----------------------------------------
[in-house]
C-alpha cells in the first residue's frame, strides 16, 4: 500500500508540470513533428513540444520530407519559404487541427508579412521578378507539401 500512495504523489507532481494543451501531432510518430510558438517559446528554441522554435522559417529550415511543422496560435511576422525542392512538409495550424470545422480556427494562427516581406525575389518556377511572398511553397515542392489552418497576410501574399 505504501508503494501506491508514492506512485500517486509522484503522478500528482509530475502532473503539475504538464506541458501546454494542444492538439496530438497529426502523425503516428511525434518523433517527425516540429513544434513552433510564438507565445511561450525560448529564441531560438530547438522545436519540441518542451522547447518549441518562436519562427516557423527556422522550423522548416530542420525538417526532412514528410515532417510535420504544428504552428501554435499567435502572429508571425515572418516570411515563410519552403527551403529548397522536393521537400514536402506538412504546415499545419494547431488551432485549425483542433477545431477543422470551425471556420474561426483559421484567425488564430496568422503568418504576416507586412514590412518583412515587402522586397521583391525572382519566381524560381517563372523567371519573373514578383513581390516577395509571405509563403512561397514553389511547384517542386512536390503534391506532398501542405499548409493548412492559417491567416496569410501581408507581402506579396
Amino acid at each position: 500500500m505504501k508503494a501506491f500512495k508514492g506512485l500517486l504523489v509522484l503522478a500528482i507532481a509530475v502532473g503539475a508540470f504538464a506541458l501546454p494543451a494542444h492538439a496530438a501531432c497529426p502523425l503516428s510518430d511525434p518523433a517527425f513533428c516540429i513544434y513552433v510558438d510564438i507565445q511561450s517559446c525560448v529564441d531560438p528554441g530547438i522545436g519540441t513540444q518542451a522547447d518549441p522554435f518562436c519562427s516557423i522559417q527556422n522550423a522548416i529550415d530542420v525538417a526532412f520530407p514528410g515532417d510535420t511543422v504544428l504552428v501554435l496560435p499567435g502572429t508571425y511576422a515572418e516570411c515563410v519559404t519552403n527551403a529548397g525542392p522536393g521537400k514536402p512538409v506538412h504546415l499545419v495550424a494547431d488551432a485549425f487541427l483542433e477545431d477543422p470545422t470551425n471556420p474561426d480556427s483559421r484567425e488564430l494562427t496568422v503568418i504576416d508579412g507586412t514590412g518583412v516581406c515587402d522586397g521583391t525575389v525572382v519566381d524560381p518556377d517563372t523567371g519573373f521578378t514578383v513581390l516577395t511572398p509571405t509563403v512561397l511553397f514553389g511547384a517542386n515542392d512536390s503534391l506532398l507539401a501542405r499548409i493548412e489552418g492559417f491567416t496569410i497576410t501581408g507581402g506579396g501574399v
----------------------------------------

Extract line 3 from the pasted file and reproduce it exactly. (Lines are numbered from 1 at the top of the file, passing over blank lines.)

Amino acid at each position: 500500500m505504501k508503494a501506491f500512495k508514492g506512485l500517486l504523489v509522484l503522478a500528482i507532481a509530475v502532473g503539475a508540470f504538464a506541458l501546454p494543451a494542444h492538439a496530438a501531432c497529426p502523425l503516428s510518430d511525434p518523433a517527425f513533428c516540429i513544434y513552433v510558438d510564438i507565445q511561450s517559446c525560448v529564441d531560438p528554441g530547438i522545436g519540441t513540444q518542451a522547447d518549441p522554435f518562436c519562427s516557423i522559417q527556422n522550423a522548416i529550415d530542420v525538417a526532412f520530407p514528410g515532417d510535420t511543422v504544428l504552428v501554435l496560435p499567435g502572429t508571425y511576422a515572418e516570411c515563410v519559404t519552403n527551403a529548397g525542392p522536393g521537400k514536402p512538409v506538412h504546415l499545419v495550424a494547431d488551432a485549425f487541427l483542433e477545431d477543422p470545422t470551425n471556420p474561426d480556427s483559421r484567425e488564430l494562427t496568422v503568418i504576416d508579412g507586412t514590412g518583412v516581406c515587402d522586397g521583391t525575389v525572382v519566381d524560381p518556377d517563372t523567371g519573373f521578378t514578383v513581390l516577395t511572398p509571405t509563403v512561397l511553397f514553389g511547384a517542386n515542392d512536390s503534391l506532398l507539401a501542405r499548409i493548412e489552418g492559417f491567416t496569410i497576410t501581408g507581402g506579396g501574399v